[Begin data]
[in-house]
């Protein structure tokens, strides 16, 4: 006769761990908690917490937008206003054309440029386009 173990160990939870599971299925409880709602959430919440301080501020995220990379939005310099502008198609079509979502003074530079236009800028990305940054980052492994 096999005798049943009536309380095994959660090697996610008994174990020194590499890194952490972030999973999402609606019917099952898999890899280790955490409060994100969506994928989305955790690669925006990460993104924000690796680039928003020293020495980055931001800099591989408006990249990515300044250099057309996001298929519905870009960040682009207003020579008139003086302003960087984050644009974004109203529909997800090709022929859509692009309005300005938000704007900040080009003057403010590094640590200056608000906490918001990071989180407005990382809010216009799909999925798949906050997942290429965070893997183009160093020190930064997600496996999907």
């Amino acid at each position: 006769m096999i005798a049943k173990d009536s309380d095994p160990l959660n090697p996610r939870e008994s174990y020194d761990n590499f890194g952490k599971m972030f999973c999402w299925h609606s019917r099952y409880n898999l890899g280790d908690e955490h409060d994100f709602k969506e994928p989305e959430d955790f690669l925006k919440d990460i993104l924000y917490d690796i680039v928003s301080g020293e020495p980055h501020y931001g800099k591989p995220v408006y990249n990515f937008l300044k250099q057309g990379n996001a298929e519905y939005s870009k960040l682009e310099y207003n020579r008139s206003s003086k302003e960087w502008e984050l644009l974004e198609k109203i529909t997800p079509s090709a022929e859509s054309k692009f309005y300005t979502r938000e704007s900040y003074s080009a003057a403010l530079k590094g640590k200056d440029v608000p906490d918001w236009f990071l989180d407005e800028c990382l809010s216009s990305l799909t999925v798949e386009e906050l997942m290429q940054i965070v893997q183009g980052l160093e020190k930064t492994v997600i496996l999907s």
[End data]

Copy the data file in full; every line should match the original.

[in-house]
């Protein structure tokens, strides 16, 4: 006769761990908690917490937008206003054309440029386009 173990160990939870599971299925409880709602959430919440301080501020995220990379939005310099502008198609079509979502003074530079236009800028990305940054980052492994 096999005798049943009536309380095994959660090697996610008994174990020194590499890194952490972030999973999402609606019917099952898999890899280790955490409060994100969506994928989305955790690669925006990460993104924000690796680039928003020293020495980055931001800099591989408006990249990515300044250099057309996001298929519905870009960040682009207003020579008139003086302003960087984050644009974004109203529909997800090709022929859509692009309005300005938000704007900040080009003057403010590094640590200056608000906490918001990071989180407005990382809010216009799909999925798949906050997942290429965070893997183009160093020190930064997600496996999907």
């Amino acid at each position: 006769m096999i005798a049943k173990d009536s309380d095994p160990l959660n090697p996610r939870e008994s174990y020194d761990n590499f890194g952490k599971m972030f999973c999402w299925h609606s019917r099952y409880n898999l890899g280790d908690e955490h409060d994100f709602k969506e994928p989305e959430d955790f690669l925006k919440d990460i993104l924000y917490d690796i680039v928003s301080g020293e020495p980055h501020y931001g800099k591989p995220v408006y990249n990515f937008l300044k250099q057309g990379n996001a298929e519905y939005s870009k960040l682009e310099y207003n020579r008139s206003s003086k302003e960087w502008e984050l644009l974004e198609k109203i529909t997800p079509s090709a022929e859509s054309k692009f309005y300005t979502r938000e704007s900040y003074s080009a003057a403010l530079k590094g640590k200056d440029v608000p906490d918001w236009f990071l989180d407005e800028c990382l809010s216009s990305l799909t999925v798949e386009e906050l997942m290429q940054i965070v893997q183009g980052l160093e020190k930064t492994v997600i496996l999907s």